Changes and Disparities in National Abortion Law
February 20, 2017
Since Roe v. Wade established the legality of abortions, both national and state legislative branches have fought over how to interpret the decision. While national policies like the Hyde Amendment set limits on abortions, states have taken it upon themselves to either tighten or loosen rules within those guidelines, meaning that access to clinics is heavily dependent on where one lives. As President Trump takes the reigns with a decidedly pro-life stance, early signs help predict how he will change the current system.
Precedent in Constitutionality of Abortions
In 1973, the Supreme Court announced its ruling on the landmark case Roe v. Wade. On a 7 to 2 decision, the justices deemed the Texas statute criminalizing abortion unconstitutional for violating the Fourteenth Amendment, reasoning that a woman’s medical decision to terminate her pregnancy was protected by her personal liberty to privacy under the Due Process Clause .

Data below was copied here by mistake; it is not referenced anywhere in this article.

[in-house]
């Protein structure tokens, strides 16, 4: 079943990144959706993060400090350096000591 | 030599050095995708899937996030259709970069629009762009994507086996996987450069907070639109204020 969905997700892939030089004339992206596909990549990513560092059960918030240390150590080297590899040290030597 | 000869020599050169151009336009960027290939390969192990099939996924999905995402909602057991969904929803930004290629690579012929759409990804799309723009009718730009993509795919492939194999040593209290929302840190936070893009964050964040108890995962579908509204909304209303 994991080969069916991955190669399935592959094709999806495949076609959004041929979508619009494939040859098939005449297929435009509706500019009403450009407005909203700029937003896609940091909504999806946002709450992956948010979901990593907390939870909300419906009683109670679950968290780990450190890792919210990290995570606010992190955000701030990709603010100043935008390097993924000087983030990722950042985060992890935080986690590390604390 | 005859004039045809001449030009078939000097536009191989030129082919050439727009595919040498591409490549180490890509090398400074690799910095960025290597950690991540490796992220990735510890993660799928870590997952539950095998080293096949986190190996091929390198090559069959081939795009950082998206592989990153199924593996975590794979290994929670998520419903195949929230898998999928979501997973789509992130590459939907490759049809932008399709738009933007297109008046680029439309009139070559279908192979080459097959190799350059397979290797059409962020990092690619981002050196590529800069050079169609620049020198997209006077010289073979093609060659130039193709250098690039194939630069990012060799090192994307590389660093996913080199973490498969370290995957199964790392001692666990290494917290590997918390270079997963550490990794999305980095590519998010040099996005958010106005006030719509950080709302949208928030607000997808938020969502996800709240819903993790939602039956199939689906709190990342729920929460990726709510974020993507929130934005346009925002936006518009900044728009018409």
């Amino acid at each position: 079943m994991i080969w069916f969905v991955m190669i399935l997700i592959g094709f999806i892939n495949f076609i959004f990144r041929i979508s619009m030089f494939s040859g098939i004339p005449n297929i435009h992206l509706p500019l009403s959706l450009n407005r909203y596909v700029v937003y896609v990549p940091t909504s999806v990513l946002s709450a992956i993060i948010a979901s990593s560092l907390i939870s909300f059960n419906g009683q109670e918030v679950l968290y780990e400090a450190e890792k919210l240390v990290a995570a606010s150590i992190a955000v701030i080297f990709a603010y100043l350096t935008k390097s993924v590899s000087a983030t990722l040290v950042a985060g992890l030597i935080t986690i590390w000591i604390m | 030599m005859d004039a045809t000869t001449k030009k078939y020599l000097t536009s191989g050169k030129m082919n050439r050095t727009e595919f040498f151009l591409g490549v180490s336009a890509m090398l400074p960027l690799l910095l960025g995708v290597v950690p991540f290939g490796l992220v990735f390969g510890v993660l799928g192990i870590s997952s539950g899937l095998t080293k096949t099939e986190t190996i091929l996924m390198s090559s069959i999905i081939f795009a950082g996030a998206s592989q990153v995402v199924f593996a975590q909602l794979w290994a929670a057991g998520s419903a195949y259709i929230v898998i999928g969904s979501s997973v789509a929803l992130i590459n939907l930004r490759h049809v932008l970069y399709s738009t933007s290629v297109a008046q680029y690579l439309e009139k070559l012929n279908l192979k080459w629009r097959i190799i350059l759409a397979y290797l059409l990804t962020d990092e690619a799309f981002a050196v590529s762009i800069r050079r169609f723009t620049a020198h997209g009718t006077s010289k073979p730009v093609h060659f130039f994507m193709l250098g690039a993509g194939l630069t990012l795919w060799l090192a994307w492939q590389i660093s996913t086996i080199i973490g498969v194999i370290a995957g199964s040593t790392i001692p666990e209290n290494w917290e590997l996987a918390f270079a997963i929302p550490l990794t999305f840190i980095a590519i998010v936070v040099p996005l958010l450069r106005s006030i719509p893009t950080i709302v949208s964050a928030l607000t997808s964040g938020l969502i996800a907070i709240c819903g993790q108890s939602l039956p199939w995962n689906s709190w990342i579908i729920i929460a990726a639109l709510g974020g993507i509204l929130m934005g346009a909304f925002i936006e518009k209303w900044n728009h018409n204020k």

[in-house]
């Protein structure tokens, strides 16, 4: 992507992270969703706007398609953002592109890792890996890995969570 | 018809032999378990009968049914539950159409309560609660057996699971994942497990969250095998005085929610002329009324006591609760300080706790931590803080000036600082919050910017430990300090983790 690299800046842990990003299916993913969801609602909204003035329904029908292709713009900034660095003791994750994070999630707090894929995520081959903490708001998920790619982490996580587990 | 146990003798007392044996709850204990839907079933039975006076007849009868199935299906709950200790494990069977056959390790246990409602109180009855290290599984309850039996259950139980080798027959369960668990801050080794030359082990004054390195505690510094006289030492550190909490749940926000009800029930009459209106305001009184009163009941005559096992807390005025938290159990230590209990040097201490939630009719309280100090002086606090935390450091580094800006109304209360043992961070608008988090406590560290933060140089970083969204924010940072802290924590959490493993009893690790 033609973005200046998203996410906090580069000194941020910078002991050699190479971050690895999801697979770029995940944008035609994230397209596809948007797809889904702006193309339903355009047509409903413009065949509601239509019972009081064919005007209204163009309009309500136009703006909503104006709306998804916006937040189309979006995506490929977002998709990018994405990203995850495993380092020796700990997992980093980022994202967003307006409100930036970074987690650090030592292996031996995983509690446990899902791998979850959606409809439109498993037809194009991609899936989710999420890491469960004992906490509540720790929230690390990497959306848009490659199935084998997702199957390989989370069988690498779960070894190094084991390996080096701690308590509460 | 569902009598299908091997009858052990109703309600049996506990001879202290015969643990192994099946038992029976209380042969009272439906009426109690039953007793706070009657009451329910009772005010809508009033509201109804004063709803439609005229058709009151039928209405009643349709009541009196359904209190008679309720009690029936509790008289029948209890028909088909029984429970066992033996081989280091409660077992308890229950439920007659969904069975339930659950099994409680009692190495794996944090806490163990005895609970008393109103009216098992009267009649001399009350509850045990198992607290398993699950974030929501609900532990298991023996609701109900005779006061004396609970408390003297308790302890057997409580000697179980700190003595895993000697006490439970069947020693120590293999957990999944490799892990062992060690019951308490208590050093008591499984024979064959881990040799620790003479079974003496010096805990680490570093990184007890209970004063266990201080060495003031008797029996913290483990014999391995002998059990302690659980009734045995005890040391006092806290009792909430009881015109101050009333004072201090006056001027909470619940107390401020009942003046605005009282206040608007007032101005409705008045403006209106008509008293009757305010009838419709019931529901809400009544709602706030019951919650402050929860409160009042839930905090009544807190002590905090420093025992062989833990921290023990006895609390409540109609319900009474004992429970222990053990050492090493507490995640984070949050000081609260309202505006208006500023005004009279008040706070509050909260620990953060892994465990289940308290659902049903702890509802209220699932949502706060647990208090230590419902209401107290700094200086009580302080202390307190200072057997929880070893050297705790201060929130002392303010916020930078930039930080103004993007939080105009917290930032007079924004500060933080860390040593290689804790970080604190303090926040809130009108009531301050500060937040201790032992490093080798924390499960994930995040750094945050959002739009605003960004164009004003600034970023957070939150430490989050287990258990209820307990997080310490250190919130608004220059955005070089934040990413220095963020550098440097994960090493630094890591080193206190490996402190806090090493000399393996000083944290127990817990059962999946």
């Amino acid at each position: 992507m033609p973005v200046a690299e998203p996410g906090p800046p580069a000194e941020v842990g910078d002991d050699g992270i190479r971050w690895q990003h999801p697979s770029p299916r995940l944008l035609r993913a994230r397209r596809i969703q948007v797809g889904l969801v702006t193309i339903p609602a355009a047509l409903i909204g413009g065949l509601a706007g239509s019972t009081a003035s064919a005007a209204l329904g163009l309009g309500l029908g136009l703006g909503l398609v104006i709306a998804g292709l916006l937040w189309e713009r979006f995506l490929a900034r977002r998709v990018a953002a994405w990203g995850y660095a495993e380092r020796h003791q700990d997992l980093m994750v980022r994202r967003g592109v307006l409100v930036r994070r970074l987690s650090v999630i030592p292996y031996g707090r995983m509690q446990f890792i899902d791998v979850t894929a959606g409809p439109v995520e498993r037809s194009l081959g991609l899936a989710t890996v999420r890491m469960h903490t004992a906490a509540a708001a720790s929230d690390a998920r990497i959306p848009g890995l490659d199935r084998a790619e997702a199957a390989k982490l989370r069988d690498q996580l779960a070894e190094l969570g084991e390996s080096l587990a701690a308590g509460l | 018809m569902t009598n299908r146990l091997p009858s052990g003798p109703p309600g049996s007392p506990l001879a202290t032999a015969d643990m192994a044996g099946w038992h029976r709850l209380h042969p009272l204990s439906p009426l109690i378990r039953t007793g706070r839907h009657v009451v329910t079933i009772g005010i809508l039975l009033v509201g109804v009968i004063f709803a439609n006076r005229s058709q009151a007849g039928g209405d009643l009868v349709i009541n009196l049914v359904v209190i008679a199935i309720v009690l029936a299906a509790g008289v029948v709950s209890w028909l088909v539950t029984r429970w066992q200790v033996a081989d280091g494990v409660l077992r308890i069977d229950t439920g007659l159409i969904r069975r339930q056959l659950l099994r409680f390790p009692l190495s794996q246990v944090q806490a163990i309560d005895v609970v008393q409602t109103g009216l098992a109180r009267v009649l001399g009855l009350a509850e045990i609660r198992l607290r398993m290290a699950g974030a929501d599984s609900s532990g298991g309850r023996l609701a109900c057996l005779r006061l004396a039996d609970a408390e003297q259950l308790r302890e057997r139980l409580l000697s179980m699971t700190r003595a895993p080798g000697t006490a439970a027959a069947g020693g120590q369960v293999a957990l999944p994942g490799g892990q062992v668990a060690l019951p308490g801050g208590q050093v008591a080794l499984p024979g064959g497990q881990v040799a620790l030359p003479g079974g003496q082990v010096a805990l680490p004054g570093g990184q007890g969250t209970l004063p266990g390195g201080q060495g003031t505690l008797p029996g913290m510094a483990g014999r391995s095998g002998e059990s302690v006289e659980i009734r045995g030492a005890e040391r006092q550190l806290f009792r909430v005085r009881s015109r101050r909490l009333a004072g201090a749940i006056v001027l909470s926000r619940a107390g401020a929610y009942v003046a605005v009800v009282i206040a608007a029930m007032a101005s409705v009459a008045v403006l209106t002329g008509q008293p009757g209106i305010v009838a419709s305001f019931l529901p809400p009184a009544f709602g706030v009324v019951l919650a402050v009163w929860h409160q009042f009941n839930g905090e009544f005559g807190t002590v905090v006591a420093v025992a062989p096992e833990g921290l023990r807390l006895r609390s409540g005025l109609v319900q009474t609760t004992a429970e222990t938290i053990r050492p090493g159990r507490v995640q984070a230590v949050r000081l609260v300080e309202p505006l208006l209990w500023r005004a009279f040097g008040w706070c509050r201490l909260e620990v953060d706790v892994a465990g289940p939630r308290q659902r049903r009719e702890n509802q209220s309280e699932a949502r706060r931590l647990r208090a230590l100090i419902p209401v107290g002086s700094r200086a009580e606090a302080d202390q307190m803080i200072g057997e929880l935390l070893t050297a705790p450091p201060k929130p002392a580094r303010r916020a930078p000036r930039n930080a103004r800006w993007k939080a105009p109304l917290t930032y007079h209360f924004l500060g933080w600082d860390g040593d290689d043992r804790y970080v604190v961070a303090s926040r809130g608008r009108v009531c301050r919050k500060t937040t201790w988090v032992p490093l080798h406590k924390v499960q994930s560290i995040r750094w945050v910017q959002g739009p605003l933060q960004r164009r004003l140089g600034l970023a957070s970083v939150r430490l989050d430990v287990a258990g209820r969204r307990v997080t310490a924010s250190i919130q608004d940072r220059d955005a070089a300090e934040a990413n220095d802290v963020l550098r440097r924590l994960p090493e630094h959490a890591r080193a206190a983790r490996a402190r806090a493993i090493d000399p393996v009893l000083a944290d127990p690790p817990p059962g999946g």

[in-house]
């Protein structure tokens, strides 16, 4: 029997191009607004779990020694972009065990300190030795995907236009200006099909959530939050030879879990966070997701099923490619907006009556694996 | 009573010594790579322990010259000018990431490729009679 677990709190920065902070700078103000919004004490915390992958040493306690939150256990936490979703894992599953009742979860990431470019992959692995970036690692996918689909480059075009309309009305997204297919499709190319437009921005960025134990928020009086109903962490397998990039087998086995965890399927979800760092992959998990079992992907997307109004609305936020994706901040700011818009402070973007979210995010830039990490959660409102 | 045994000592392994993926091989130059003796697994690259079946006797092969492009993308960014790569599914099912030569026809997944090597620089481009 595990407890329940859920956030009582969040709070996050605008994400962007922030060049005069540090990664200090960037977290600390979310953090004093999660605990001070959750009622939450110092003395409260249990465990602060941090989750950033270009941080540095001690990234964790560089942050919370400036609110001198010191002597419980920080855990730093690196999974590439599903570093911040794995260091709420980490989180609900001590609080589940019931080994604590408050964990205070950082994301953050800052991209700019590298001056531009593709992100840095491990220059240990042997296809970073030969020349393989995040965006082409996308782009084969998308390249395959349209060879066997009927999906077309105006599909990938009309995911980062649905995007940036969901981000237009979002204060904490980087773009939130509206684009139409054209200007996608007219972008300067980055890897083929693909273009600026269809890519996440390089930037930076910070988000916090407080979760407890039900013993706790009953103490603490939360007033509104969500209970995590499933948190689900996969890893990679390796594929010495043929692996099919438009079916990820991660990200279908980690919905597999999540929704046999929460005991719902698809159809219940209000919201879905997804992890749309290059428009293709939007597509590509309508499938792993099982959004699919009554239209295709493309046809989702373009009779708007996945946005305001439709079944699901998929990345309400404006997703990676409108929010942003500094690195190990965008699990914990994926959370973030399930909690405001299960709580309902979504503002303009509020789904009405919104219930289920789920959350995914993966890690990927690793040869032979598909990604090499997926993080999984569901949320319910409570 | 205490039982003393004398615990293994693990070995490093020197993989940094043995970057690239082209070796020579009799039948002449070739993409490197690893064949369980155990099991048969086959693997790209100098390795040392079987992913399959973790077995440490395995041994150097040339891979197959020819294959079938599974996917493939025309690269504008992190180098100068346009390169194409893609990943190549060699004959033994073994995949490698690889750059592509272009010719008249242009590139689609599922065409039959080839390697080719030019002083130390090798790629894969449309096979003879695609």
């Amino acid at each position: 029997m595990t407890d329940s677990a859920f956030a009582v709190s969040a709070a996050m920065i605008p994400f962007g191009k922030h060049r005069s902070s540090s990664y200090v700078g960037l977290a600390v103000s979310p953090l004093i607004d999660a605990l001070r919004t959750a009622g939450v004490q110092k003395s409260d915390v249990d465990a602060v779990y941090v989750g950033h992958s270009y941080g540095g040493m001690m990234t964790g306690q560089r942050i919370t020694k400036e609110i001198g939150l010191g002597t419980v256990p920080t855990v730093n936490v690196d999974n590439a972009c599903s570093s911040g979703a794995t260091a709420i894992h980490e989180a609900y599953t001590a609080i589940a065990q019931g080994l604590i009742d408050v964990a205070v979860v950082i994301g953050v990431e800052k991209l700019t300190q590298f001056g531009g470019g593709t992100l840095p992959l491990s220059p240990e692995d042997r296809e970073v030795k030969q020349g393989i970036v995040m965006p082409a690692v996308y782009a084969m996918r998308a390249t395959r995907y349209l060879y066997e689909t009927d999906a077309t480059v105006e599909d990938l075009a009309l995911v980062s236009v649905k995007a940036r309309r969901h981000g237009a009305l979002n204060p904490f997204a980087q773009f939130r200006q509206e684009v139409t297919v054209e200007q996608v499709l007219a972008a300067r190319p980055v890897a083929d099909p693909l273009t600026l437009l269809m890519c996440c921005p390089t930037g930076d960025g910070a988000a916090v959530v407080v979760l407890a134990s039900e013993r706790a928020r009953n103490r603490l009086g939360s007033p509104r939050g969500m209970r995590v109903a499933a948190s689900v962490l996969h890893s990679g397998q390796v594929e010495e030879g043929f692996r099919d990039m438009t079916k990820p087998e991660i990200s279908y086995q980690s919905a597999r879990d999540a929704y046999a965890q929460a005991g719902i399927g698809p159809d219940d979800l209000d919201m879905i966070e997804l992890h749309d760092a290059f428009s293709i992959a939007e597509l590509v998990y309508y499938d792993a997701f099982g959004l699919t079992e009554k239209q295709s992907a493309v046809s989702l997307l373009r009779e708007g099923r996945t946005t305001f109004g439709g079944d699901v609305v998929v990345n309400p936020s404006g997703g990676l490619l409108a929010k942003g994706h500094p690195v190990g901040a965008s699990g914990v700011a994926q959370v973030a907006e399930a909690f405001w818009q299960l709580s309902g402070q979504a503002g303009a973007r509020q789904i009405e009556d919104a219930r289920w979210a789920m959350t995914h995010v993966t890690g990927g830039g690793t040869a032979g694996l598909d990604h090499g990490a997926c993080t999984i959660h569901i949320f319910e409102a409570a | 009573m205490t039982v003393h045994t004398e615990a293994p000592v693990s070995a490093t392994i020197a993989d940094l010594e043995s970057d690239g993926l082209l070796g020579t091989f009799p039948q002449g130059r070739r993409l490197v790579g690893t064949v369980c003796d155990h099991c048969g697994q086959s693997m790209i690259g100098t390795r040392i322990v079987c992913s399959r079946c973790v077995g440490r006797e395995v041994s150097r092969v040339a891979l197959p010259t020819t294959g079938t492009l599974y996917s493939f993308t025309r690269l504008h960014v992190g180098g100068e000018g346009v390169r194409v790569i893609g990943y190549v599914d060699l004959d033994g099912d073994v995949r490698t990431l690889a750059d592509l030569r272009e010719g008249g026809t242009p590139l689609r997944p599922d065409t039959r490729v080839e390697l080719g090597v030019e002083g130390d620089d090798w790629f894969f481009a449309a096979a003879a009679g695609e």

Although the ruling of this case became a historical breakthrough for women by securing their right to safe and legal abortions, State legislatures and Congress have been restricting this right by passing new legislation that indirectly limits women’s access to abortion. These laws often impose unnecessary or impossible standards on abortion providers that do not improve a patient’s safety or care and reduce the number of operating clinics. For example, 20 states have structural standards requiring certain room size and corridor width measurements and 11 states require clinics to maintain relationships with local hospitals . On the other hand, one federal law passed by Congress called the Hyde Amendment directly affects the patients by limiting their ability to pay for abortions. An act of opposition to the Roe v. Wade decision, the Amendment bans the use of federal funds for abortion coverage through the Medicaid program, except in certain circumstances .
The Hyde Amendment and its Impacts
Three years after Roe v. Wade, Congress passed the Hyde Amendment, named after late Illinois Congressman Henry Hyde . As an annually ratified provision to a federal law, the Hyde Amendment bans all state Medicaid programs from using federal funds to finance abortions except in cases of rape, incest, and life endangerment. States do, however, have the liberty to decide whether they want to use their own state Medicaid funds to provide abortion care, of which only 15 do so in practice.